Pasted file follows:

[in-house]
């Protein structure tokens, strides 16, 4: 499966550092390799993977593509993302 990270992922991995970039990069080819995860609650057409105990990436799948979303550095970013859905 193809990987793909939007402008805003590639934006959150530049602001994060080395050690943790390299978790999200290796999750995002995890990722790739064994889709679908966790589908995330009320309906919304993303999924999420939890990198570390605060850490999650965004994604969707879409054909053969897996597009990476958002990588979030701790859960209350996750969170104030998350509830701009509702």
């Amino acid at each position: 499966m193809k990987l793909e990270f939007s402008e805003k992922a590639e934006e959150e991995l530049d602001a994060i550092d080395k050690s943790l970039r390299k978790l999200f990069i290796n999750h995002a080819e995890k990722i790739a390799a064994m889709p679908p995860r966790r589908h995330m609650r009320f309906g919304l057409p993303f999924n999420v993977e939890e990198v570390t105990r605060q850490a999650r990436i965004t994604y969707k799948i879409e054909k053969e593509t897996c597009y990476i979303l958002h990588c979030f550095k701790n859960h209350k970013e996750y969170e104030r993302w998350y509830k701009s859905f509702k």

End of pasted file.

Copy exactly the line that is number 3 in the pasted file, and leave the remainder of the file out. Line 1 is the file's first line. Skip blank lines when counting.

């Amino acid at each position: 499966m193809k990987l793909e990270f939007s402008e805003k992922a590639e934006e959150e991995l530049d602001a994060i550092d080395k050690s943790l970039r390299k978790l999200f990069i290796n999750h995002a080819e995890k990722i790739a390799a064994m889709p679908p995860r966790r589908h995330m609650r009320f309906g919304l057409p993303f999924n999420v993977e939890e990198v570390t105990r605060q850490a999650r990436i965004t994604y969707k799948i879409e054909k053969e593509t897996c597009y990476i979303l958002h990588c979030f550095k701790n859960h209350k970013e996750y969170e104030r993302w998350y509830k701009s859905f509702k």